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Facebook will solicit donations to fight Ebola

Dan Gorenstein Nov 6, 2014
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Facebook will solicit donations to fight Ebola

Dan Gorenstein Nov 6, 2014
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It seems like $25 million was just a start.

You may recall that Facebook’s co-founder Mark Zuckerberg and his wife pledged that much last month to help fight Ebola. A few weeks later, Zuckerberg’s company is now rolling out a fundraising pitch at the top news feeds for Facebook users in more than 30 countries. The money will go to three groups working in West Africa: the Red Cross, International Medical Corps and Save the Children.

Helping stop Ebola in its tracks is clearly a philanthropic act, says Facebook executive Naomi Gleit. But really, she says the company’s mission to make the world more open and connected.

“And when the world is more open and connected, together we can do really great things,” she says.

Facebook hopes its campaign will jump start a wave of philanthropic giving that’s been slow coming. After the Haitian earthquake, for example, the International Medical Corp. received more than 8000 donations, for Ebola it’s been a tenth of that. Yale’s Nicholas Christakis sees two reasons why Facebook’s campaign may work.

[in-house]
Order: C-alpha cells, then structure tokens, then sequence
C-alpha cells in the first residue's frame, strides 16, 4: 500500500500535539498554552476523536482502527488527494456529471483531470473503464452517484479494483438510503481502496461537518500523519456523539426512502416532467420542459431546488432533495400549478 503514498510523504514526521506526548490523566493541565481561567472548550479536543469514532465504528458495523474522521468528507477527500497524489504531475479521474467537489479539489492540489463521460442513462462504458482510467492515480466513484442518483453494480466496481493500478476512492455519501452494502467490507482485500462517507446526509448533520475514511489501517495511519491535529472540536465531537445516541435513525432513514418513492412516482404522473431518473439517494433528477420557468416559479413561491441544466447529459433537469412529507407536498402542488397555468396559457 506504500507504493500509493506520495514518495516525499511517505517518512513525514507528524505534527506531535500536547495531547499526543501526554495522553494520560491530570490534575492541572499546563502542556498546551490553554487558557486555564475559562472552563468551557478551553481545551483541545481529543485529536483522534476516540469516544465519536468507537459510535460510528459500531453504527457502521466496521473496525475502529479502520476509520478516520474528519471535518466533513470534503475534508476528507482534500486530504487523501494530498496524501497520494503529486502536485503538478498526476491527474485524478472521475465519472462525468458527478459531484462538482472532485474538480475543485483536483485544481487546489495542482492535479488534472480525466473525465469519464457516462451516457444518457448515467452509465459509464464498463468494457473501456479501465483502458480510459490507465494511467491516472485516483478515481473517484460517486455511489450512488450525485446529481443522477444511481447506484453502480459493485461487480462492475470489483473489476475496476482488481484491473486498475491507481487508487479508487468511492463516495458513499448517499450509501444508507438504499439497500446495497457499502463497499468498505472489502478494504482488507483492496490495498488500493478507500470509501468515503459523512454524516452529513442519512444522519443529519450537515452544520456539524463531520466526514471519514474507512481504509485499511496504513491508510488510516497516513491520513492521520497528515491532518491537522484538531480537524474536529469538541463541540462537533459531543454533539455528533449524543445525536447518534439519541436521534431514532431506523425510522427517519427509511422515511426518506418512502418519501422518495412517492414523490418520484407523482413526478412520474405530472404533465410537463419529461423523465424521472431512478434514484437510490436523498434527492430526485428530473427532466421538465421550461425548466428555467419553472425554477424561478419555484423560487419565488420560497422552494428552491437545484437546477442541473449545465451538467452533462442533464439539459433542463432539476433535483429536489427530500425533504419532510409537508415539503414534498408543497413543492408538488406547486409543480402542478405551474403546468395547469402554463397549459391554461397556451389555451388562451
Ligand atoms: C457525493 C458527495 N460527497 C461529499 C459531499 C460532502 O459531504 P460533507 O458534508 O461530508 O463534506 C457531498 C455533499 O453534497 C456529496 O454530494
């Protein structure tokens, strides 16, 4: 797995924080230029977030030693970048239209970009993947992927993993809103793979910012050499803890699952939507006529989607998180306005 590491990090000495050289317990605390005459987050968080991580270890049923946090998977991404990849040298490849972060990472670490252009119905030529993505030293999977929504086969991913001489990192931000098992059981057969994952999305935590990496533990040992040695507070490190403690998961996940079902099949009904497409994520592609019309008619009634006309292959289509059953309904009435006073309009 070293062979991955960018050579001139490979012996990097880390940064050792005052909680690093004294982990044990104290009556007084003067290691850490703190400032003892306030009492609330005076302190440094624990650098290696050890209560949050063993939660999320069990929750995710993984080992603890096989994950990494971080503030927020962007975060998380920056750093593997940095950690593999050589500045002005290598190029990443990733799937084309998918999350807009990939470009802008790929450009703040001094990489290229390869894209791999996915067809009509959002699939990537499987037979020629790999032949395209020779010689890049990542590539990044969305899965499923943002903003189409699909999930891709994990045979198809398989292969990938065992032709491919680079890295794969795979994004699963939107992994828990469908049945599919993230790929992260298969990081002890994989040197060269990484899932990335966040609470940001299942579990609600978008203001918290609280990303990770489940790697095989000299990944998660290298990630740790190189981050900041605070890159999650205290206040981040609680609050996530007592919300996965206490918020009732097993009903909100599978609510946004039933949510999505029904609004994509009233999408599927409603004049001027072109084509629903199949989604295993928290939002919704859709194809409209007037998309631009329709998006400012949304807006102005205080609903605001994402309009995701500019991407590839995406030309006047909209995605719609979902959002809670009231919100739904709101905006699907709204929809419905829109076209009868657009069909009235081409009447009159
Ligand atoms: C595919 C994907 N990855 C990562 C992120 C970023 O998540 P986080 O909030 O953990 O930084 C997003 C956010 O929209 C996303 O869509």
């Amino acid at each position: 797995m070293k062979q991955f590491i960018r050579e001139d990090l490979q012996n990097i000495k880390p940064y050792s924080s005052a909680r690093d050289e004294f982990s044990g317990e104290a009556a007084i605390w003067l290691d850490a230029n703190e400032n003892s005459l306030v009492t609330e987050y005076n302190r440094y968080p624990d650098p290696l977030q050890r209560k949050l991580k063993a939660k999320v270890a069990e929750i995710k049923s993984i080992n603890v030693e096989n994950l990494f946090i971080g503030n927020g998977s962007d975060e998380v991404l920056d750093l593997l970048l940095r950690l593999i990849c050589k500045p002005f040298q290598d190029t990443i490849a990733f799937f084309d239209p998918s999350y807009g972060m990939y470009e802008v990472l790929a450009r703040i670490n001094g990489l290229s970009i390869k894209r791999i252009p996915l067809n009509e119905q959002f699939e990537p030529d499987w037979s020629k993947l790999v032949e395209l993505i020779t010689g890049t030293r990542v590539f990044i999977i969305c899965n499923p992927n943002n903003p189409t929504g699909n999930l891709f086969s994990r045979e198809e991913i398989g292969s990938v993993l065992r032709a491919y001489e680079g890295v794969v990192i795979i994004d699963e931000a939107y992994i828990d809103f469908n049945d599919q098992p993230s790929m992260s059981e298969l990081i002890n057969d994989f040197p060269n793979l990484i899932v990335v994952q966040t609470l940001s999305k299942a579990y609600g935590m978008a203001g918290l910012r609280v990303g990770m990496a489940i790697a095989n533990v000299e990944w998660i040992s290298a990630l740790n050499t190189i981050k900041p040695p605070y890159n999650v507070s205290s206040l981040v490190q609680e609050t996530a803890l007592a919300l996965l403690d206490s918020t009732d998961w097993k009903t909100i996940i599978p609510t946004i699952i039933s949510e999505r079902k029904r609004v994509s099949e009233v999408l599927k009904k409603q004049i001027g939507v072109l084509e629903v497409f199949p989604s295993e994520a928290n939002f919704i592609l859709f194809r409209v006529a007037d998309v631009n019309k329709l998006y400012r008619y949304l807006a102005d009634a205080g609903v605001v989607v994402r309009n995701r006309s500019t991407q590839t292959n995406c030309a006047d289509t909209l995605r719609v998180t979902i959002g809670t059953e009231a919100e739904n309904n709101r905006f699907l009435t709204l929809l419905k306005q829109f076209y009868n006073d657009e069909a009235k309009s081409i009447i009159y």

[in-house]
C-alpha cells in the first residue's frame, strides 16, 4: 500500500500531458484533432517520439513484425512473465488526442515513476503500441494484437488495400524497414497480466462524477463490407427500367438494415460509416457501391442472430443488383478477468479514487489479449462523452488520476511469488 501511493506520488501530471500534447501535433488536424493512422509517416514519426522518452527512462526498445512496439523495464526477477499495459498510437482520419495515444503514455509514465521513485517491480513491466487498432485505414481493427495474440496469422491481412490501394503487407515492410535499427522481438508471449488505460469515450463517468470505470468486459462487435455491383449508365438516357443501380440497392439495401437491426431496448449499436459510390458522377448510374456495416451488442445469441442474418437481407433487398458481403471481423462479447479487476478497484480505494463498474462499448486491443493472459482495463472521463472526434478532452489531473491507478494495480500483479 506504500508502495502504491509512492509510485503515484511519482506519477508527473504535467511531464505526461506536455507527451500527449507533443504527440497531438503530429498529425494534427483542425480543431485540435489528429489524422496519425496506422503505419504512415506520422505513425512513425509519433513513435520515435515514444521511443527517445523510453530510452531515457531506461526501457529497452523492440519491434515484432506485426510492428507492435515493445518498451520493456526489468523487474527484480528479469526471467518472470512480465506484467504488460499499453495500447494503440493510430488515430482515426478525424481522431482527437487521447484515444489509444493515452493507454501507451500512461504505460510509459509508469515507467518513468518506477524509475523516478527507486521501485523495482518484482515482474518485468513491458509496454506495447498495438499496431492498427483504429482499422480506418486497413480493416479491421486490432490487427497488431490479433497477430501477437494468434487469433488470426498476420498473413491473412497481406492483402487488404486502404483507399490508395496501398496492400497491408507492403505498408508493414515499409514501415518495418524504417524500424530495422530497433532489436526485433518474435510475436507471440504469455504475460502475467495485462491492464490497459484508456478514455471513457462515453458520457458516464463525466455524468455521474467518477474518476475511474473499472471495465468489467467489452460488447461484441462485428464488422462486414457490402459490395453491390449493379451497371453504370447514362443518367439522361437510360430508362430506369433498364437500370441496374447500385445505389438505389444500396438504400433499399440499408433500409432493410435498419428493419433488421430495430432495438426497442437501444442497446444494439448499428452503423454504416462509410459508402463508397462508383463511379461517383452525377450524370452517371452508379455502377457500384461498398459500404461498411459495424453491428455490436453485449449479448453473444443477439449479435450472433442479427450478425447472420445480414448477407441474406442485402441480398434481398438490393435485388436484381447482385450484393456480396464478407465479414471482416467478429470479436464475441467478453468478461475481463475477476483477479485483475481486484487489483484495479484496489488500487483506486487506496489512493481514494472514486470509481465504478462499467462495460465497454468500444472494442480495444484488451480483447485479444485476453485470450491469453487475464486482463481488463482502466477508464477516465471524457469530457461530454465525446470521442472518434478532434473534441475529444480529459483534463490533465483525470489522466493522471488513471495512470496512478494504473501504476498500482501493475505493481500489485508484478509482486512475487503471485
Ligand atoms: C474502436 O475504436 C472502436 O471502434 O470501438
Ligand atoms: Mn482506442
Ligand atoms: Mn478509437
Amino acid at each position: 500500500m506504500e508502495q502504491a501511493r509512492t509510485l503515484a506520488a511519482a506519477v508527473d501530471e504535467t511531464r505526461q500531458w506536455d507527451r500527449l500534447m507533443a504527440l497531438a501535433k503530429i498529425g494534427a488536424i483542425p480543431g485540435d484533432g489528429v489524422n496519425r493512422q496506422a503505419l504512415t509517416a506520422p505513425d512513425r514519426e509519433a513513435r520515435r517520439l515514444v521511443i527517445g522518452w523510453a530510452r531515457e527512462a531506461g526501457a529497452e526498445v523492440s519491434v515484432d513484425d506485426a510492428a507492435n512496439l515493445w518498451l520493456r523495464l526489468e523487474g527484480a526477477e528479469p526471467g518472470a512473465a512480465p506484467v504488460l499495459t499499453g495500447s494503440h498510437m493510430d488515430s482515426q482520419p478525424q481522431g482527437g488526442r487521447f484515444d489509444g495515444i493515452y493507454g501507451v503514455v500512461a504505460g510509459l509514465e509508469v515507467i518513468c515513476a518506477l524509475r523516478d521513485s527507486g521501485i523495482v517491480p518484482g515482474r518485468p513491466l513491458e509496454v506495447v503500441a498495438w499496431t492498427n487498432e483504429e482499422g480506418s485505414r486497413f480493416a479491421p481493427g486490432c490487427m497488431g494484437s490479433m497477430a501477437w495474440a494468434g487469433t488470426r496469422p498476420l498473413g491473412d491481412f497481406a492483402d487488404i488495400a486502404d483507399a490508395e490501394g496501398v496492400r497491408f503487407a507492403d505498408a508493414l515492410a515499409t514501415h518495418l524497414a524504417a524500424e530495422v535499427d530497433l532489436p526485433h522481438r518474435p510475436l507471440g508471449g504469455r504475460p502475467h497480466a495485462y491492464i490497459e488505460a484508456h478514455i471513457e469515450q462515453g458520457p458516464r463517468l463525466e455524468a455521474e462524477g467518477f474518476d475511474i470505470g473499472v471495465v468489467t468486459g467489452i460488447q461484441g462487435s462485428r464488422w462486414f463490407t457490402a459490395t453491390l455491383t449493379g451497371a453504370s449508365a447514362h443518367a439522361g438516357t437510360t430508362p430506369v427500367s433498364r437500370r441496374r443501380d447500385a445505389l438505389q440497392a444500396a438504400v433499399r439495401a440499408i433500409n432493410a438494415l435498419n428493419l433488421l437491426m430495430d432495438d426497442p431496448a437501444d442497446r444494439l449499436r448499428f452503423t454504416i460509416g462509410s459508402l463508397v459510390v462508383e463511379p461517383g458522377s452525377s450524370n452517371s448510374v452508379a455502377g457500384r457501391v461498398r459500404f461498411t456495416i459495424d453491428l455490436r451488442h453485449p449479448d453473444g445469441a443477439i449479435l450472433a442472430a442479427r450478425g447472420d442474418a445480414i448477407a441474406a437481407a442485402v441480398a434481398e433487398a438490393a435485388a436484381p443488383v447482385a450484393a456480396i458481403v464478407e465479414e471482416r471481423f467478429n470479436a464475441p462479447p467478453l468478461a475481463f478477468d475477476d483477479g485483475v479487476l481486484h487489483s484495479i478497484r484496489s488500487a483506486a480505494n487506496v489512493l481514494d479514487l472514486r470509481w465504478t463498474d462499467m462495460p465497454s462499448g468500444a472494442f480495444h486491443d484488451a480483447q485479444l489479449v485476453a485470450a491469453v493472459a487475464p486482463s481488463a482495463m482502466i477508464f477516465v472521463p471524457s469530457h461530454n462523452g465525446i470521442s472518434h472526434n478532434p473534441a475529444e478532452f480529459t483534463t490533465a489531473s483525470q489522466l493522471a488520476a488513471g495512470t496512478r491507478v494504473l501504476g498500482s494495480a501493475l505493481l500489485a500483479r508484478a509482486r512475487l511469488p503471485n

“They have the scale which is enormous, you know countless millions,” he says. “But also they have the ability to use peer effects to magnify the impact, because of course you are more likely to respond to something if your friends have also responded to it,” he says.

The World Health Organization says containing the virus will require $1 billion dollars as well as hundreds of healthcare worker volunteers. It’s clear Facebook founder Mark Zuckerberg has taken that challenge to heart, says Jim Ferris of the USC Center on Philanthropy and Public Policy.

“It’s what I would call all-in philanthropy. Really being out there, entrepreneurial, it’s not just writing a check,” he says.

He says Zuckerberg’s entrepreneurial approach is part of a new trend where individual donors and foundations throw themselves into their own causes.

Given the scale of the threat in West Africa, it might be good that one of the world’s richest people is locked in.

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